If you’ve been looking for a way to grow more squash in your vegetable garden, but don’t have the space or time for lots of plants growing every which way they please, then you should know how to train squash to grow vertically. It’s easy and it will help maximize your space without sacrificing yield. Plus, squash and trellises are basically made for one another. Squash vines are vigorous, they love to sprawl out and they need support on which to climb. A trellis provides both of these benefits plus the added bonus of letting in plenty of light during the summer months while giving them room to breathe, which can help with powdery mildew. Plus, they look pretty cool growing too, which is always a plus.
When I built my new garden this year, I imagined a big lush trellis covered in squash and melons. Unfortunately, my melons never took off this year, but my adorable Honeynut squash did great and is making up for it. They were off to a slow start, like just about everything else this year for those of us in New England who had an ultra-wet sunless start to the summer. However, all I had to do was leave for a week on vacation, and I came back to some vines sprawling off the side of the bed.
Why not up the trellis, which they were planted right below, you might ask? Well, you can’t just set it and forget it if you want to learn how to train squash up a trellis, you’ll need to give it a little guidance at first. Here’s how to do it, from beginning to end:
- Start with a sturdy trellis that is at least 5 feet tall and attach it to an existing fence, wall, arbor, or raised garden bed with good drainage.
- Add organic compost to the soil and plant 2 seeds in a mound about two feet apart for the length of your trellis.
- Water regularly and keep weeds away from plants by mulching or using an organic weed barrier such as straw or hay.
- As the squash grows, train it up the trellis by weaving it in and using zip ties, plant ties, or string to loosely secure the squash around the forks in the stems. From there, the tendrils will begin to attach and grow upward on their own.
- Note: If you had a boom in growth while away (or on vacation like I did) where your plant put down some additional roots, you can still gently pull any roots and vines up and follow the same process.
- Harvest when the fruit is mature by cutting off the vine just below each fruit – don’t wait for all of them to ripen at once, and harvest your winter squash before frost arrives!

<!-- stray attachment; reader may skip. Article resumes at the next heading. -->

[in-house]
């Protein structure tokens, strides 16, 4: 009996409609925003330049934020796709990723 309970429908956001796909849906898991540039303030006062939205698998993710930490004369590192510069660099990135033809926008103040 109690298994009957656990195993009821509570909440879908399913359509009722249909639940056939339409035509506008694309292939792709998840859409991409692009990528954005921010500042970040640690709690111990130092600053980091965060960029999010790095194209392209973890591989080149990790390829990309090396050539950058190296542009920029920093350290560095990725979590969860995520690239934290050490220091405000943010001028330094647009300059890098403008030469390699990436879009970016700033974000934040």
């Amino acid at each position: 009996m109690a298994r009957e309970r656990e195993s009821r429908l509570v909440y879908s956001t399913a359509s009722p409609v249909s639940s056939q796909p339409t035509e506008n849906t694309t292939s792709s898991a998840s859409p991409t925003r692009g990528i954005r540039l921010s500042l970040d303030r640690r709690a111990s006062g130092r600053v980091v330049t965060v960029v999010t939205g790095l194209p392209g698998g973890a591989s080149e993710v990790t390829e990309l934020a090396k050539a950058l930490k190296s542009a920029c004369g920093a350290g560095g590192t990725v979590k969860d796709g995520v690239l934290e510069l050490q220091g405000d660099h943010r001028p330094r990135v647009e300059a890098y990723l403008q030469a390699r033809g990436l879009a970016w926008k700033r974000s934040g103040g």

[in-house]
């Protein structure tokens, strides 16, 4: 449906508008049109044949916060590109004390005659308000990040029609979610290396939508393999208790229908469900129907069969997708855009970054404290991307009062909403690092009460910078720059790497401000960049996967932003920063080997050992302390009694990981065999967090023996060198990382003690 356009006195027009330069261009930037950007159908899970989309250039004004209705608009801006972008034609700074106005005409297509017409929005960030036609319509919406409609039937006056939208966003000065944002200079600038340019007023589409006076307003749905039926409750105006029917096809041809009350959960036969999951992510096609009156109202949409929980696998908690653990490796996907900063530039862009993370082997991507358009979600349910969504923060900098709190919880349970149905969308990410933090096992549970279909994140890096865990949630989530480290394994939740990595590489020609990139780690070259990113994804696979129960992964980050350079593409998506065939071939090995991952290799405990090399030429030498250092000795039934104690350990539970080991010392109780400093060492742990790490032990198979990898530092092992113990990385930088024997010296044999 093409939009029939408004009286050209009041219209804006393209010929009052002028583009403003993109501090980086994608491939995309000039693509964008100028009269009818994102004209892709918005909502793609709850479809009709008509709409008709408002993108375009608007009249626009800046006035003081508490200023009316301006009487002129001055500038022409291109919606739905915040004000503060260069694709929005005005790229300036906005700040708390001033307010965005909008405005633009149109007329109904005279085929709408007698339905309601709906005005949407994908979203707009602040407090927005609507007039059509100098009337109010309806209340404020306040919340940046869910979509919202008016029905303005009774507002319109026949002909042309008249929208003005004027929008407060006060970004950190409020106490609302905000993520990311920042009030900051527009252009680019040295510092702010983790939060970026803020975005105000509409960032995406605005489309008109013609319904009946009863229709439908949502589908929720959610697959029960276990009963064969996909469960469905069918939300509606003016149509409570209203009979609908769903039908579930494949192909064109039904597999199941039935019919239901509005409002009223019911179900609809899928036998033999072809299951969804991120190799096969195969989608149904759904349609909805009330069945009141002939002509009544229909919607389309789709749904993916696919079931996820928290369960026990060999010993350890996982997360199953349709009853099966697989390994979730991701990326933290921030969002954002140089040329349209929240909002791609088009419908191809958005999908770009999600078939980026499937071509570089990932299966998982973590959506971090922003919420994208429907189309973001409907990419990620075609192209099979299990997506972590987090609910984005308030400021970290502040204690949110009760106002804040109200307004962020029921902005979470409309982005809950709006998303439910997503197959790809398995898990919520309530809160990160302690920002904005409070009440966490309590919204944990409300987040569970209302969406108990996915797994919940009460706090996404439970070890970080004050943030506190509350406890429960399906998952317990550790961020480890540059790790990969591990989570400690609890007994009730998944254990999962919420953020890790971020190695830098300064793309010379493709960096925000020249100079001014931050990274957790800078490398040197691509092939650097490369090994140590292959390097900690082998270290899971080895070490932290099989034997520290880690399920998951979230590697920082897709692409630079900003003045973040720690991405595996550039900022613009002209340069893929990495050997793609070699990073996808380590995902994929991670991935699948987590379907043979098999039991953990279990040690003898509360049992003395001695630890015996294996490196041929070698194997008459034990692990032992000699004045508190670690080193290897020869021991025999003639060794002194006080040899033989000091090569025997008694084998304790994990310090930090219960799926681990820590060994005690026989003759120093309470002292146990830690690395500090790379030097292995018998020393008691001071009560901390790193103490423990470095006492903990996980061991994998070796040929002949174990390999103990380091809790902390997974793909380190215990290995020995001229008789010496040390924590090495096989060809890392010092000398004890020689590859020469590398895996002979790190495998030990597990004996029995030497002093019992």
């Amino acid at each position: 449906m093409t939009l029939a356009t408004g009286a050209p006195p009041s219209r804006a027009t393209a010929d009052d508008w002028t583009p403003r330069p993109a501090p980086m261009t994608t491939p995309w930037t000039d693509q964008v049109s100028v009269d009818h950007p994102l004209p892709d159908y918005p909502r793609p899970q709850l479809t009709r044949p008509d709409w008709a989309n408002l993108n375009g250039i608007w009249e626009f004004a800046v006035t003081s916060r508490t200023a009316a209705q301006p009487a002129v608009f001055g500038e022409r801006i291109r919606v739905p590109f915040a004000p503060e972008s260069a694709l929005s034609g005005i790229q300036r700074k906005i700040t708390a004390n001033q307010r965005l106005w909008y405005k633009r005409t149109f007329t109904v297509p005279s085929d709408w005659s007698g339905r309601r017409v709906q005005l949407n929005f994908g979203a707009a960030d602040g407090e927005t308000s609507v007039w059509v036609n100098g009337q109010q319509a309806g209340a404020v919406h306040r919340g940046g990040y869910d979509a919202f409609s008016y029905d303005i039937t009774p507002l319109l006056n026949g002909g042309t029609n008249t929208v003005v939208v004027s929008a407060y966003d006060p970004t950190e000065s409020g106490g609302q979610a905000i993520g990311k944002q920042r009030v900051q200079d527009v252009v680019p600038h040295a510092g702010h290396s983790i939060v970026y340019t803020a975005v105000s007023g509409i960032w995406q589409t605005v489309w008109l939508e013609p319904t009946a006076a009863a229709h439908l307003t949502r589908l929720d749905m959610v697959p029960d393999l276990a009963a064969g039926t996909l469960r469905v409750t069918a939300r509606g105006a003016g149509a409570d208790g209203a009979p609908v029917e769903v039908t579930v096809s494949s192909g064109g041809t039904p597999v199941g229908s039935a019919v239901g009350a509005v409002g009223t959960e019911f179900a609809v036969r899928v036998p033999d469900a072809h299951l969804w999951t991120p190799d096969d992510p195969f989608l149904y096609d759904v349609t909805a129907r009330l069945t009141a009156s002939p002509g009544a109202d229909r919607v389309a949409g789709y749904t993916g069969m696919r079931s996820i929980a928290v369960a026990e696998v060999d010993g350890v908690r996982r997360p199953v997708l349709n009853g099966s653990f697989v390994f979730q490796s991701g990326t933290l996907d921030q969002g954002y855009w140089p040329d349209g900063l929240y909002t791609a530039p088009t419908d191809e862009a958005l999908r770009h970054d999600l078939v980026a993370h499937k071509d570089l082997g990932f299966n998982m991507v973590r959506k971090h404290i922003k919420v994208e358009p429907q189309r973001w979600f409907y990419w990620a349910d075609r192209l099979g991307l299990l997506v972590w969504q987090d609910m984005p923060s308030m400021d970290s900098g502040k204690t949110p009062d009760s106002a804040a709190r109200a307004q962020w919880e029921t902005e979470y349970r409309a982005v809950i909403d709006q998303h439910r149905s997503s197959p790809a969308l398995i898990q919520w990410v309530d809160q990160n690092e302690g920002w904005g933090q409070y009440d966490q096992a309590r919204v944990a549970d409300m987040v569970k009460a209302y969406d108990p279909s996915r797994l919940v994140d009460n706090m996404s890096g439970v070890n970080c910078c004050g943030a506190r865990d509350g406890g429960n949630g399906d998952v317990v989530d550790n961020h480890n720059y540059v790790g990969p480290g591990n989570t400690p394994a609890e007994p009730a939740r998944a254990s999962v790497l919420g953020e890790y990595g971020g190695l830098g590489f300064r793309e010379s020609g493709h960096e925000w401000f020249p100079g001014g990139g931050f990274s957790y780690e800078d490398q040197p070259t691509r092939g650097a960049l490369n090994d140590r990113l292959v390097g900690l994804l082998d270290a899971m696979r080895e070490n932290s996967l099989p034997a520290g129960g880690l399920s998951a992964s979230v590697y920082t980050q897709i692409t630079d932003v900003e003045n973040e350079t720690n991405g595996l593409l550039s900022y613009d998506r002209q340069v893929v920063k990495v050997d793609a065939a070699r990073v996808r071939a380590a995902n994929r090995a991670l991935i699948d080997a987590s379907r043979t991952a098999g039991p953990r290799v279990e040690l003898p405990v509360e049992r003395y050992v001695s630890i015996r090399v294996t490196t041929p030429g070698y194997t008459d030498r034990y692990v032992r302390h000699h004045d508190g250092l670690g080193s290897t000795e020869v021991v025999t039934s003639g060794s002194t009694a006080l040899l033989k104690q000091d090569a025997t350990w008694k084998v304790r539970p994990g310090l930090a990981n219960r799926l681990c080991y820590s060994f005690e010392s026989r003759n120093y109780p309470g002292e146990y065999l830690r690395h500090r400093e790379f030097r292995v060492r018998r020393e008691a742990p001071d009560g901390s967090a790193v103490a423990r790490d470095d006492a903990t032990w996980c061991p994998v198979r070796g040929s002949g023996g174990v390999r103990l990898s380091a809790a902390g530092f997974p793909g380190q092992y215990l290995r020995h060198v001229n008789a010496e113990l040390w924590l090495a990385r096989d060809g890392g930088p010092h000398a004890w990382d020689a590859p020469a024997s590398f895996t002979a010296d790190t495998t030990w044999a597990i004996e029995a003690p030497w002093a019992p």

- Store in a cool, dry place (such as your garage) until you’re ready to use.
When the vines start to climb up the trellis, they’ll naturally twine around each other so there’s no need for any additional tying, you may actually be able to remove the ties after a couple of weeks if you want to.
If you are building a new trellis for this purpose, you might also want to use larger squares than I have. I have seen ones with squares for the squash to weave through that are 6-8″ which seem like they’d work better with the large leaves. However, it’s also working just fine with my little rectangles, and the wire is certainly strong enough to support it, which is the most important thing of all.
A few vegetables that grow easily up a trellis because they have little grabby arms that help are:
- Summer Squash
- Runner Beans
You can also grow vining tomatoes up a trellis, and in fact, I did that this year too. You’ll just need to use tomato clips or zip ties because they just grow everywhere, they don’t attach themselves to anything. It keeps them from growing into the ground or snapping at the top of your tomato trellis from too much weight.
How to keep your squash plants happy
To grow lots of squash, your plant will appreciate a little potassium and phosphorus. The fertilizer I prefer for squash is a balanced 5-5-5 blend.
Signs of trouble to look out for:
Slugs! Usually growing up a trellis helps tremendously with slugs because so much of your plant is off the ground, however, they can still attack the root and bottom leaves. If you leave a little cup of beer out, slugs love a little pub crawl and will get right in and ultimately drown. This is the most effective slug trick I’ve tried.
Squash bugs are another known pest, and you can avoid them from the start. When your plants are small, sprinkle diatomaceous earth around the base of each plant. Then just reapply after every rain. This will basically dry out any bugs, like squash bugs, that have a shell before they have a chance to murder your plants.
If your leaves begin to go yellow, they may just need a little boost of nitrogen. However, don’t add nitrogen unless you see this issue happening to more than just one leaf because too much nitrogen is a problem too. If you are producing lots of healthy leaves and no flowers or fruit, you may have too much nitrogen in your soil and that’s worse than a few yellow leaves. To reduce nitrogen, add mulch, which will absorb the nitrogen as it breaks down.
There are many things you can do to make your garden more productive, but one of the easiest and most rewarding is growing squash up a trellis. It’s not only better for the squash because it gives them lots of room to grow, but also has benefits like reducing pest problems by keeping leaves off the ground and gives them lots of room to sprawl so they produce more fruit than if they were planted in the ground. The plants also seem healthier because their roots are exposed to air rather than being buried underground. I’m still experimenting with how much space each plant needs when growing up versus down; so far my favorite is about two feet apart.
Will you try growing your next batch of squash on your own trellis? Or maybe even a few ladders stacked together? Let me know! I would love to hear about any other gardening tips or tricks that have worked well for you.